Another advantage of the present innovation is the electrical resistance elements preferably approximate a rod shape and are incorporated within the heating block approximately parallel to each other. Utilizing rod-shaped electrical resistance units oriented approximately parallel about the heating block ensures proper heating of the heating block, especially where, in a preferred embodiment, a ceramic heating block is used. Furthermore, the rod-shaped resistance elements take up very little space, adding to the compact design of the present innovation.
Another advantage of the present innovation is the various possibilities for the placement of the wick openings, as well as of the corresponding heating elements on the heating block. To actuate and deactivate the individual heating units without having one heating unit cross-heating to the evaporation temperature of the other heating unit, in particular in the area of the passage opening. The present innovation places the two wick openings at a distance from each other, and in the center between two heating elements, preferably located at the edge of the heating block to ensure cross-heating does not occur.
In an alternative embodiment thermal uncoupling the different heating elements may be enhanced by including at least one separating element between the two wick openings for the at least partial thermal uncoupling of the two heating units. The preferred separating element is an air gap going through the heating block at least in the area between the two wick openings. This process of thermal uncoupling is also possible in evaporation devices in which more than two heating units are utilized.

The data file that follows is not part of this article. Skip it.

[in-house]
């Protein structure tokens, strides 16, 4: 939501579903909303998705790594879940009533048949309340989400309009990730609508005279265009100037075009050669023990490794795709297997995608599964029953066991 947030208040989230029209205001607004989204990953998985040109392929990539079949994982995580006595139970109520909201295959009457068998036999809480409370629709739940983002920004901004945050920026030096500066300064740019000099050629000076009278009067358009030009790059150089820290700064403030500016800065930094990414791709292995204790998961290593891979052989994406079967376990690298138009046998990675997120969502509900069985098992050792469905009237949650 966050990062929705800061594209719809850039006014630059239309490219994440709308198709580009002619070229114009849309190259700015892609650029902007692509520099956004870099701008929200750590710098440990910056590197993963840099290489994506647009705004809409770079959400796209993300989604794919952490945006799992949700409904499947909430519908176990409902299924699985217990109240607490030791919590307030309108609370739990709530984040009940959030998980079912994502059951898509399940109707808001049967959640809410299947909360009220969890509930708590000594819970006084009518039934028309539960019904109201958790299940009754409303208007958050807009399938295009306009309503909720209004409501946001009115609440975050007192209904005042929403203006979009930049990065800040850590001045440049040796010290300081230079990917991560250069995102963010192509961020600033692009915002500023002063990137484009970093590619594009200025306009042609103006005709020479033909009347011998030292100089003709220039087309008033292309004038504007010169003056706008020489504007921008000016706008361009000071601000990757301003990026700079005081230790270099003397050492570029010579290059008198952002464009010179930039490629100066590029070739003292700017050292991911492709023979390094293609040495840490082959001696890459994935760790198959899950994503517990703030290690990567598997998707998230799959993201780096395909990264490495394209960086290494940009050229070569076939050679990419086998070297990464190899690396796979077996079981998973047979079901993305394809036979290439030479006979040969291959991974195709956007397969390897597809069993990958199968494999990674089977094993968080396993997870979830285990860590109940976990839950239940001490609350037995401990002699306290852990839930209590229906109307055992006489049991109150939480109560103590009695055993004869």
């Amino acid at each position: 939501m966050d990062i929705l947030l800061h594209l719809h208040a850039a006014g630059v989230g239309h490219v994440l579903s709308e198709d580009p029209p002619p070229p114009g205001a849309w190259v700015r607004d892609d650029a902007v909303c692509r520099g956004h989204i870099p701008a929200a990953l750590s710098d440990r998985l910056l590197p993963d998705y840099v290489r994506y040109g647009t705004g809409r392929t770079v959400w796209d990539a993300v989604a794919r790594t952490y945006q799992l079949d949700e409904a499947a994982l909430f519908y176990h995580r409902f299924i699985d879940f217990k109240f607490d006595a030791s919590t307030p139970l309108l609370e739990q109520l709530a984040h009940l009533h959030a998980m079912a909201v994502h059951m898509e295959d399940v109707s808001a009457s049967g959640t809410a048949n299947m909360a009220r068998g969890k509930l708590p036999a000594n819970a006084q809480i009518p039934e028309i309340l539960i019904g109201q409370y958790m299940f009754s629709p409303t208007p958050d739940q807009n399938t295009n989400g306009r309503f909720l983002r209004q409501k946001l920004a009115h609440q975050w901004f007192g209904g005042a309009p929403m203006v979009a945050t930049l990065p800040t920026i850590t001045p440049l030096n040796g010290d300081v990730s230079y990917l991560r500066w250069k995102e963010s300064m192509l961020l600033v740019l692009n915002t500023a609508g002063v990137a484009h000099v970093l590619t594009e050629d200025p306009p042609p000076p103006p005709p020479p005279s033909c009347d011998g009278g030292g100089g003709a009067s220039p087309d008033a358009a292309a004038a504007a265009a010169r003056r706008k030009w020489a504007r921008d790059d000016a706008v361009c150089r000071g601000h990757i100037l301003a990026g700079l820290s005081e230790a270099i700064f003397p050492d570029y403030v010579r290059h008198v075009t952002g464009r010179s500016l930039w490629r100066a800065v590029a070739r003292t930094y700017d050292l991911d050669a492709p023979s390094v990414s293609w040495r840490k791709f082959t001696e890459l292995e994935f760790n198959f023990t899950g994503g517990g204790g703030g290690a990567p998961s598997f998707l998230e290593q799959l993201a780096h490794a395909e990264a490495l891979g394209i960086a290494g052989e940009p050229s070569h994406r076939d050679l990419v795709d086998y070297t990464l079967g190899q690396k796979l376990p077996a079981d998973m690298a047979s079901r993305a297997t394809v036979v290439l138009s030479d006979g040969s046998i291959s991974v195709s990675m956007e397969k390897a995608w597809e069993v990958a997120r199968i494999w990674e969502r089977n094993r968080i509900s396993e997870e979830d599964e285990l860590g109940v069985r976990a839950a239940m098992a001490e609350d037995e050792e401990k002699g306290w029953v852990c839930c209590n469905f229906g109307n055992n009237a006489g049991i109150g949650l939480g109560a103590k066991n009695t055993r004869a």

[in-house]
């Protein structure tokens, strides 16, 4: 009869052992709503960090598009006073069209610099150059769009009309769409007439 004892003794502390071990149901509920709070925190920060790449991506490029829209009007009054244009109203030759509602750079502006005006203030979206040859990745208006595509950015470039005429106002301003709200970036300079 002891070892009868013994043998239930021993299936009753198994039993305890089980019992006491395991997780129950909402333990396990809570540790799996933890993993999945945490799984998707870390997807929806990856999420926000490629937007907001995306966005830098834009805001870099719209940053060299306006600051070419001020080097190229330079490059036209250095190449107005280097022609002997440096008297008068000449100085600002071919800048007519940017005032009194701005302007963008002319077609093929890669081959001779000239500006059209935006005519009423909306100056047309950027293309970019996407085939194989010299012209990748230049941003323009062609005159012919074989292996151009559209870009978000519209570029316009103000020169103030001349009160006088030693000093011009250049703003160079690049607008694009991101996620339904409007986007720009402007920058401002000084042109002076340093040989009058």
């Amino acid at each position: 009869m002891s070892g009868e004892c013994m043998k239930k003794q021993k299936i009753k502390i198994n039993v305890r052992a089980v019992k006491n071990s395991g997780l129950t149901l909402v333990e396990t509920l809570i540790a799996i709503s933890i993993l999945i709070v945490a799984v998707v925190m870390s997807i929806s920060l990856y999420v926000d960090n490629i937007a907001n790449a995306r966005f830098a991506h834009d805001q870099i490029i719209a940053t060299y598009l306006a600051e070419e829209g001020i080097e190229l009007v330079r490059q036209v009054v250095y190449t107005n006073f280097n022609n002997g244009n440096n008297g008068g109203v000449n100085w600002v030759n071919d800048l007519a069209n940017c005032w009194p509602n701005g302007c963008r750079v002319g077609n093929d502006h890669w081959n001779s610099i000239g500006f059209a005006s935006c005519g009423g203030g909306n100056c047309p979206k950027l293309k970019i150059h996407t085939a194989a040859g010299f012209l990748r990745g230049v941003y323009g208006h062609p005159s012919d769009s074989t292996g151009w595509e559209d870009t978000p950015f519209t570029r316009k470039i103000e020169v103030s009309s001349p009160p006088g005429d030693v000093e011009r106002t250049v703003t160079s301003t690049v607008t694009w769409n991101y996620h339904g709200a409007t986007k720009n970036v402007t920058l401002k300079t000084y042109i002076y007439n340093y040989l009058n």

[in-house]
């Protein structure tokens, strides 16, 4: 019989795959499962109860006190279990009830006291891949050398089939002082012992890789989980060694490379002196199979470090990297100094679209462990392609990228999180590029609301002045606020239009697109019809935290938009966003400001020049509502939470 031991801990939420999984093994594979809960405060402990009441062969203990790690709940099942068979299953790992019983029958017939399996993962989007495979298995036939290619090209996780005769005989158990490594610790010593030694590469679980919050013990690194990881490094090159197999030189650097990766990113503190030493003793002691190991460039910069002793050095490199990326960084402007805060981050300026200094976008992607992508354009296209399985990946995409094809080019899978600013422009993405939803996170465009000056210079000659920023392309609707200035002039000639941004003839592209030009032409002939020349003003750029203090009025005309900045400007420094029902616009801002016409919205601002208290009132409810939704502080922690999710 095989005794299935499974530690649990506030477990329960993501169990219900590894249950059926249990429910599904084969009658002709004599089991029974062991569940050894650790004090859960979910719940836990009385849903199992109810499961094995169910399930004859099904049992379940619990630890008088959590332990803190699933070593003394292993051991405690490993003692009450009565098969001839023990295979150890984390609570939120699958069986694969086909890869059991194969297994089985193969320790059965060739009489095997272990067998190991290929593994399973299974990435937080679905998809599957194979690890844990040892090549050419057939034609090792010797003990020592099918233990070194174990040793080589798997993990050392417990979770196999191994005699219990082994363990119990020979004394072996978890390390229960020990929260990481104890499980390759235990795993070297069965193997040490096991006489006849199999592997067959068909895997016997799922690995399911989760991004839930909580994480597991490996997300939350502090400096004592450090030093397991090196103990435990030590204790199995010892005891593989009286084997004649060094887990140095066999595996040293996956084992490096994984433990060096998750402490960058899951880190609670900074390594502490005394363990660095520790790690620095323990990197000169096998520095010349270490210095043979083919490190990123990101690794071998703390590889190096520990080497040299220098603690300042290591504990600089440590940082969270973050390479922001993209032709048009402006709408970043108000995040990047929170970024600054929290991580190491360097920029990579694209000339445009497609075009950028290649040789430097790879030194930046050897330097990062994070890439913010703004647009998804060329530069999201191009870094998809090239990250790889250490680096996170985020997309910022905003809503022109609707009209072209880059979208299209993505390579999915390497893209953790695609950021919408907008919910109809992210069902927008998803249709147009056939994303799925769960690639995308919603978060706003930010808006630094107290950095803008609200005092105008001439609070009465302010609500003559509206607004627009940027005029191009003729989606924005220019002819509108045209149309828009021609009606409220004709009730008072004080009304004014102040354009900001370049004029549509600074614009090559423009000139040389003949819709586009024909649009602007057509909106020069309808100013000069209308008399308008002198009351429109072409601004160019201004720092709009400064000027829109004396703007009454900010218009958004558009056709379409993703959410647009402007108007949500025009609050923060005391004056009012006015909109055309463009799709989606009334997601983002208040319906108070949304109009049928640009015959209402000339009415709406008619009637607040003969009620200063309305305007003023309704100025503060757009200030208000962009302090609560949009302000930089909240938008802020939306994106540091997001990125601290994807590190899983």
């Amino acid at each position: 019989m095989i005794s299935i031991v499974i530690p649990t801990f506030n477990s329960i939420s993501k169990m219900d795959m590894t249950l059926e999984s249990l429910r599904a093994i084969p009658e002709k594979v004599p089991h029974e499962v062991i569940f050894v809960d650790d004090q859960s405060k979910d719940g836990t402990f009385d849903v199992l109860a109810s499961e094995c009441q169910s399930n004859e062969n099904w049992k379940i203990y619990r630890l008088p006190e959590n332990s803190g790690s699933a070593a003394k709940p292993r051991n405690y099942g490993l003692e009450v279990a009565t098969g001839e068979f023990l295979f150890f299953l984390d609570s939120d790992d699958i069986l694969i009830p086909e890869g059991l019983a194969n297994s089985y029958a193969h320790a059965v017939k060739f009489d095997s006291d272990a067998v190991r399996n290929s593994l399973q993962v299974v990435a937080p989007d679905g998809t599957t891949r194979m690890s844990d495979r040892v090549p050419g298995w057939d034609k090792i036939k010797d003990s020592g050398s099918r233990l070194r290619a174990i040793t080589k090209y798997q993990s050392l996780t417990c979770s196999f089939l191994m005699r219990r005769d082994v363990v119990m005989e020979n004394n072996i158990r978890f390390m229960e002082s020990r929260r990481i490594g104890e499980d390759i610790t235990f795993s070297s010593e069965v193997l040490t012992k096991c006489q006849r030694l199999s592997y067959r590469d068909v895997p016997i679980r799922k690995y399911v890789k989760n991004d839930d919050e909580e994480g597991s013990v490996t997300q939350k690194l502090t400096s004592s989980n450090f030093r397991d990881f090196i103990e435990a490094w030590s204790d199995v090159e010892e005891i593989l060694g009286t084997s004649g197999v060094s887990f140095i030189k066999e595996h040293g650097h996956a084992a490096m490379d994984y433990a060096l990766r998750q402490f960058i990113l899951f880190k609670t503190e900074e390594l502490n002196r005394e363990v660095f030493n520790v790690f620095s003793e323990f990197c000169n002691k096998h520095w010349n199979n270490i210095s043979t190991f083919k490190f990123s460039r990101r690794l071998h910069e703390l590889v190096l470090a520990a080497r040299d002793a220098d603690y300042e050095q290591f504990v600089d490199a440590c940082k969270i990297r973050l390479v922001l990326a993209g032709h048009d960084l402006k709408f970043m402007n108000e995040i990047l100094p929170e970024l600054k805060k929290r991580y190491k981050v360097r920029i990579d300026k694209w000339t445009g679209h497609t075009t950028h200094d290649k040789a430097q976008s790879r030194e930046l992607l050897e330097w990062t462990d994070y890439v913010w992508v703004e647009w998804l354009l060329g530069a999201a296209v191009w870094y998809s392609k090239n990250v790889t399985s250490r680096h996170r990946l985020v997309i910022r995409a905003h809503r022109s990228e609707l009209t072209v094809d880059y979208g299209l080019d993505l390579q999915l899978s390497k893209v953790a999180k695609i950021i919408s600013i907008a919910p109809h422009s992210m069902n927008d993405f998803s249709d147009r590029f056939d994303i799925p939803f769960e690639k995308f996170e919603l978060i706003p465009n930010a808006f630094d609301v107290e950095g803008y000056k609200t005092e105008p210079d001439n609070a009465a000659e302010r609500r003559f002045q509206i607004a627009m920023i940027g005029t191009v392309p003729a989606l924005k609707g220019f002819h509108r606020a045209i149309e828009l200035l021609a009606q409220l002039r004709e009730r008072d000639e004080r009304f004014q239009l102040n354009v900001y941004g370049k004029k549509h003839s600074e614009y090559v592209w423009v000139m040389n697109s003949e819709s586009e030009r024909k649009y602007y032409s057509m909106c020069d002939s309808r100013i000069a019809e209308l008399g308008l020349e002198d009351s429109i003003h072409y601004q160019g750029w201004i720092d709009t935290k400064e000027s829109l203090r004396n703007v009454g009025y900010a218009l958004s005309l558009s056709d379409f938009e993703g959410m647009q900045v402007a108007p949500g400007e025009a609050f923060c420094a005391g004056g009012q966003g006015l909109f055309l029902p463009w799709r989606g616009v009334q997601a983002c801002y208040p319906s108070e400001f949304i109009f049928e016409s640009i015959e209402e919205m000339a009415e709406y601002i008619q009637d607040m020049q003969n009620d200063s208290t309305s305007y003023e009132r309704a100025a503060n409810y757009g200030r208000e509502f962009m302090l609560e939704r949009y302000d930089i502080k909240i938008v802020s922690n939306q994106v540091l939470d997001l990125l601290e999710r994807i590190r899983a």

Another advantage of the present innovation is using at least two heating elements, where each of the heating elements can provide a different heating capacity for different substances to be evaporated. Thus where electric resistance elements serve as the heating elements, they can have different resistance values. The desired evaporation rate can be easily set in this manner. Alternatively, two identical resistance elements can also be provided for the evaporation of substances with approximately the same evaporation temperature.